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Tandem Autologous-Autologous versus Autologous-Allogeneic Hematopoietic Stem Cell Transplant for Patients with Multiple Myeloma: Long-Term Follow-Up Results from the Blood and Marrow Transplant Clinical Trials Network 0102 Trial. Biol Blood Marrow Transplant 2020 Apr;26(4):798-804

Date

11/23/2019

Pubmed ID

31756536

Pubmed Central ID

PMC7198329

DOI

10.1016/j.bbmt.2019.11.018

Scopus ID

2-s2.0-85077165933   5 Citations

Abstract

Allogeneic hematopoietic cell transplant (HCT) may improve long-term multiple myeloma (MM) control through the graft-versus-myeloma effect. The Blood and Marrow Transplant Clinical Trials Network 0102 trial was a biologic assignment trial comparing tandem autologous transplant (auto-auto) versus autologous followed by reduced-intensity allogeneic (auto-allo) transplant in patients with newly diagnosed MM with standard-risk (n = 625) or high-risk (n = 85; β2-microglobulin at diagnosis ≥ 4 mg/dL or deletion of chromosome 13 by conventional karyotyping) disease. Although the initial 3-year analysis showed no difference in progression-free survival (PFS) between arms in either risk group, we hypothesized that long-term follow-up may better capture the impact of the graft-versus-myeloma effect. Median follow-up of survivors was over 10 years. Among standard-risk patients there was no difference in PFS (hazard ratio [HR], 1.11; 95% confidence interval [CI], .93 to 1.35; P = .25) or OS (HR, 1.03; 95% CI, .82 to 1.28; P = .82). The 6-year PFS was 25% in the auto-auto arm versus 22% in the auto-allo arm (P = .32), and 6-year overall survival (OS) was 60% and 59%, respectively (P = .85). In the high-risk group, although there was no statistically significant difference in PFS (HR, .66; 95% CI, .41 to 1.07; P = .07) and OS (HR, 1.01; 95% CI, .60 to 1.71; P = .96), a reduction in 6-year risk of relapse of 77% versus 47% (P = .005) was reflected in better PFS of 13% versus 31% (P = .05) but similar OS, at 47% versus 51% (P = .69). Allogeneic HCT can lead to long-term disease control in patients with high-risk MM and needs to be explored in the context of modern therapy.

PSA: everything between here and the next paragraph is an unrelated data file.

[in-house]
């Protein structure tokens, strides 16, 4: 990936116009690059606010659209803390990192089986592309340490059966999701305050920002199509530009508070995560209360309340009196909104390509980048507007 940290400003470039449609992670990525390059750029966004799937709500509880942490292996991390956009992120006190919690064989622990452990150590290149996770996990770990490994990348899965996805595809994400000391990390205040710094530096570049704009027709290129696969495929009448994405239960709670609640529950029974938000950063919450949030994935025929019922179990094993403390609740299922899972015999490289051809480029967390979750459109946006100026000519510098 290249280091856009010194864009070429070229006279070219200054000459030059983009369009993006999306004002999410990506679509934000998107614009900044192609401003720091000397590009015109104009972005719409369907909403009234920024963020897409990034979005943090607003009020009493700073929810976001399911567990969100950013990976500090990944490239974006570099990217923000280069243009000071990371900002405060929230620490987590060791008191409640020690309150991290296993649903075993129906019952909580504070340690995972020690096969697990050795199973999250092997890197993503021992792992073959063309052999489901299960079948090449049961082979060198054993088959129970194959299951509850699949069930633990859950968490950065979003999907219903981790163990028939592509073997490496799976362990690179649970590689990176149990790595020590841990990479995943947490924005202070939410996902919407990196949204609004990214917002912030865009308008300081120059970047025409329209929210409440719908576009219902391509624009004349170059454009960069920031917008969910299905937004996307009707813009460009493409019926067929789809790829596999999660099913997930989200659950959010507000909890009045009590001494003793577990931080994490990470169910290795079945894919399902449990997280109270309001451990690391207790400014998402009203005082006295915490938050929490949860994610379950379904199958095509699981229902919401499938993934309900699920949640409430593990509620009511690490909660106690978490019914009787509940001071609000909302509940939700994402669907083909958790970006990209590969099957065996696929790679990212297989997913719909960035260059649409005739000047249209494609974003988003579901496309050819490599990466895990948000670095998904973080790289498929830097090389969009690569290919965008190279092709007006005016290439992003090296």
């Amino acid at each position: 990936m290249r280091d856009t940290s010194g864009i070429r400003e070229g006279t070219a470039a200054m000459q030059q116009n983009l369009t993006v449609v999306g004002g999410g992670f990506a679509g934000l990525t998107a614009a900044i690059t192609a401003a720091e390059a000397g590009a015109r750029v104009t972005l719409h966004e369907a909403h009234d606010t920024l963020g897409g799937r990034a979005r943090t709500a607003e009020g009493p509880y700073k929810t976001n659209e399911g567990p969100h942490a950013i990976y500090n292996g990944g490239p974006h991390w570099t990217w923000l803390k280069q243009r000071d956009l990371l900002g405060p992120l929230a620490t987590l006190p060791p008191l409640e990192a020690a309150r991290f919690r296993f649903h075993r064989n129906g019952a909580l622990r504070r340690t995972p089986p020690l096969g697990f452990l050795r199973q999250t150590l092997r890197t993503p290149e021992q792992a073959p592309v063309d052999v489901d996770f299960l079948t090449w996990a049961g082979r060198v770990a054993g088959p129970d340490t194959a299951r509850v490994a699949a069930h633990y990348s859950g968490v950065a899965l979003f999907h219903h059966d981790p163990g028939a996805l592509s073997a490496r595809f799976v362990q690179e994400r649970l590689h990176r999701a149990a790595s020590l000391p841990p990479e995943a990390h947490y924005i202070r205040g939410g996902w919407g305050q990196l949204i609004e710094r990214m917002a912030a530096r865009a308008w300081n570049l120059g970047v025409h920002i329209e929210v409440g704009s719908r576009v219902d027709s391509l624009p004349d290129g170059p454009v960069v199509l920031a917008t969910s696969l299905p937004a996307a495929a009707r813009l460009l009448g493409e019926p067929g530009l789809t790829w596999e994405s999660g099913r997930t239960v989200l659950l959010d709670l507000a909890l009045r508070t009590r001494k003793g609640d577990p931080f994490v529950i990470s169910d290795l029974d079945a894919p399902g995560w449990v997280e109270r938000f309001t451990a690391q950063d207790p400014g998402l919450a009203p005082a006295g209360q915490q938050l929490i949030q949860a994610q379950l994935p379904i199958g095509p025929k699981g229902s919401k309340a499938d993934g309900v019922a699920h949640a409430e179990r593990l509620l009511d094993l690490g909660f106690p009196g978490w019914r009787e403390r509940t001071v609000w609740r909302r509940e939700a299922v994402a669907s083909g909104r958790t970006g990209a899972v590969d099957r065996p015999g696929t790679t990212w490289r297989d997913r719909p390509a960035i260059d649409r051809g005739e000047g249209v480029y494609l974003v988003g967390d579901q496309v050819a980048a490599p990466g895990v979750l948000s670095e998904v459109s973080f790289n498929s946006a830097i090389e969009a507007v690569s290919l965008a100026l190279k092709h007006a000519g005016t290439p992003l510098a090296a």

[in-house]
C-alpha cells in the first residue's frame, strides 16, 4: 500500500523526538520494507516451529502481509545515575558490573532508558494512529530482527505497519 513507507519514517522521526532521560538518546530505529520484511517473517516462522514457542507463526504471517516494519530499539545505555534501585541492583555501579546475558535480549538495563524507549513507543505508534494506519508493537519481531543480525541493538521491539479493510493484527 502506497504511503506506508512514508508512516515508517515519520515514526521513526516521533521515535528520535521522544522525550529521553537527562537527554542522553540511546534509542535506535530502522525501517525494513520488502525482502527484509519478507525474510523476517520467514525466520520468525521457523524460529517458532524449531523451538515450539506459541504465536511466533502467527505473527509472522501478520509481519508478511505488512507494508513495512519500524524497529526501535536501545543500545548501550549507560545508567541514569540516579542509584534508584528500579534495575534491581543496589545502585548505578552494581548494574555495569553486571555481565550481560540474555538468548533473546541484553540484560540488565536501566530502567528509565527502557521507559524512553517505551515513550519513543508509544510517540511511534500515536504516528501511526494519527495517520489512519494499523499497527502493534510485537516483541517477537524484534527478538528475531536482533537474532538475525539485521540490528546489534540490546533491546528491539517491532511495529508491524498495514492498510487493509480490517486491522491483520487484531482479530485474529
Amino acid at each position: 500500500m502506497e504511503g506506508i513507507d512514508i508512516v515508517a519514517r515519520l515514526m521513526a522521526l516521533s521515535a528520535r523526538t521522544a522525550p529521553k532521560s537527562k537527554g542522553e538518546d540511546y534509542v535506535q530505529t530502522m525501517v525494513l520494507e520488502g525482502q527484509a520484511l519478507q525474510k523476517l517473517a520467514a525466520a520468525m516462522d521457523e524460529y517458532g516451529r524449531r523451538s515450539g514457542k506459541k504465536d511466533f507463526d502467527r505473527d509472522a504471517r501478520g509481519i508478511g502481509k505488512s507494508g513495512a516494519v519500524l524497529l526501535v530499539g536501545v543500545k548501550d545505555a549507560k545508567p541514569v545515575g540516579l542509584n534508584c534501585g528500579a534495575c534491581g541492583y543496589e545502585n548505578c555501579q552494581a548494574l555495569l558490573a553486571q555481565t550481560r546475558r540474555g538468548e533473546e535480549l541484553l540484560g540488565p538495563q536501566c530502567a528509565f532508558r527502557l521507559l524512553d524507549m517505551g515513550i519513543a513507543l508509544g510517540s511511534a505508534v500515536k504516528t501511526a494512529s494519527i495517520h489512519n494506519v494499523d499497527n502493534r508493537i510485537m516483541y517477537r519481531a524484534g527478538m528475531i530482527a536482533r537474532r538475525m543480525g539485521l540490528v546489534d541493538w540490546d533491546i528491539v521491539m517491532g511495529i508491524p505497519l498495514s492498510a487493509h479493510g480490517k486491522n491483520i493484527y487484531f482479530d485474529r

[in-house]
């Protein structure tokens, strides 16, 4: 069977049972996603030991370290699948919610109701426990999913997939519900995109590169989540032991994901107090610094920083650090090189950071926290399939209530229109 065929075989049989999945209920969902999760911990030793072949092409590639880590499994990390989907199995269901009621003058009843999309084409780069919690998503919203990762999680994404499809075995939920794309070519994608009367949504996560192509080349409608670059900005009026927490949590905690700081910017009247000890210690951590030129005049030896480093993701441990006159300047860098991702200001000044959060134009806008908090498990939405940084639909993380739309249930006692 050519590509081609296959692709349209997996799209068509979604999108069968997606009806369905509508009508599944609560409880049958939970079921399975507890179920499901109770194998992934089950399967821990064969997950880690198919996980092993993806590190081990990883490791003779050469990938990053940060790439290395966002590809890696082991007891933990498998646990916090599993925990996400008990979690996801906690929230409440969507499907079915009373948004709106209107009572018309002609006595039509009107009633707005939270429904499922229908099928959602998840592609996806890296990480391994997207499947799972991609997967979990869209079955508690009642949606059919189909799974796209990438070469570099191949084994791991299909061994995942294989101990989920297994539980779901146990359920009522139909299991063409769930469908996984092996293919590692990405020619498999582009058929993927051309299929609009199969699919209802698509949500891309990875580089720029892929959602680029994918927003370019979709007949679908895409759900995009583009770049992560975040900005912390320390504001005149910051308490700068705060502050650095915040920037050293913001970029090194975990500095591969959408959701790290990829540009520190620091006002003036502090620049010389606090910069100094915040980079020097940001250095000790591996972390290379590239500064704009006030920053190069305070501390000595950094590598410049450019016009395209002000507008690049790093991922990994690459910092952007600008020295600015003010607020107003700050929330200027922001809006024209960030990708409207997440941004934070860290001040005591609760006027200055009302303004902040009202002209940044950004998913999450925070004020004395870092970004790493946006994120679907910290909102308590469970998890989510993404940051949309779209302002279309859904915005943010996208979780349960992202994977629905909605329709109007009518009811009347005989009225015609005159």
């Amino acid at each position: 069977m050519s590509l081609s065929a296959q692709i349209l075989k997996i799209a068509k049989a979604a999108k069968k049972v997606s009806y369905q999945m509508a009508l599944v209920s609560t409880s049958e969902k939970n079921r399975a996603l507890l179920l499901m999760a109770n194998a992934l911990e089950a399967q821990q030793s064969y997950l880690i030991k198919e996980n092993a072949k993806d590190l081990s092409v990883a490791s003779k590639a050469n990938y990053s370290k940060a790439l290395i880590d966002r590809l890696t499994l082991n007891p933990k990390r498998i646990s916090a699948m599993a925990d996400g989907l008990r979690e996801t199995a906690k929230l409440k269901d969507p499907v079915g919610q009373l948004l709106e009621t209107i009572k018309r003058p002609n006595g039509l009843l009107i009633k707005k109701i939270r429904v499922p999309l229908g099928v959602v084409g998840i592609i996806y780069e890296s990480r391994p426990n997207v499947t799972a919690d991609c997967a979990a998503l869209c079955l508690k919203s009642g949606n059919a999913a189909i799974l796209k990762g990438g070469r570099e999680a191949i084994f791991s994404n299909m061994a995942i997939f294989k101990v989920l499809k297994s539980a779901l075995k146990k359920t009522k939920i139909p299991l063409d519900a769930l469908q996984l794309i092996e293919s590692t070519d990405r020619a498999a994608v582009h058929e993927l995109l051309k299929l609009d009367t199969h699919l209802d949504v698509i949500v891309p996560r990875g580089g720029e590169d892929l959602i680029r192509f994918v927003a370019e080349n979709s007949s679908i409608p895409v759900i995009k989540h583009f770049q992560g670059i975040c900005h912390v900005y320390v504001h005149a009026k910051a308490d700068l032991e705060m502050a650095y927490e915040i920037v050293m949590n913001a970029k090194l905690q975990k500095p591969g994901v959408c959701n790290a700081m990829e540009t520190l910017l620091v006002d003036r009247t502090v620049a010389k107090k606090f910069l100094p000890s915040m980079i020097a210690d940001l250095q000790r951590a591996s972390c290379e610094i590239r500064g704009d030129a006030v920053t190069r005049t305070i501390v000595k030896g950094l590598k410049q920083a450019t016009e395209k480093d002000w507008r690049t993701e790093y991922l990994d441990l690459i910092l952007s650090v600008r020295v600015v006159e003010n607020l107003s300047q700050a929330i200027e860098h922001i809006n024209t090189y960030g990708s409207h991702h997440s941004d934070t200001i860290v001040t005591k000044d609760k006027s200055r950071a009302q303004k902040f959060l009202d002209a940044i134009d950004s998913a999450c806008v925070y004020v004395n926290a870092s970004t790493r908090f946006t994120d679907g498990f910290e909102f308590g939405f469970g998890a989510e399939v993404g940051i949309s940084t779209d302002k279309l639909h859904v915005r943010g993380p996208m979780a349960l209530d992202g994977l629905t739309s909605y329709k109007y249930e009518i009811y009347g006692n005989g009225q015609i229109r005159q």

Author List

Giralt S, Costa LJ, Maloney D, Krishnan A, Fei M, Antin JH, Brunstein C, Geller N, Goodman S, Hari P, Logan B, Lowsky R, Qazilbash MH, Sahebi F, Somlo G, Rowley S, Vogl DT, Vesole DH, Pasquini M, Stadtmauer E

Authors

Parameswaran Hari MD Chief, Professor in the Medicine department at Medical College of Wisconsin
Brent R. Logan PhD Director, Professor in the Institute for Health and Equity department at Medical College of Wisconsin
Marcelo C. Pasquini MD, MS Professor in the Medicine department at Medical College of Wisconsin




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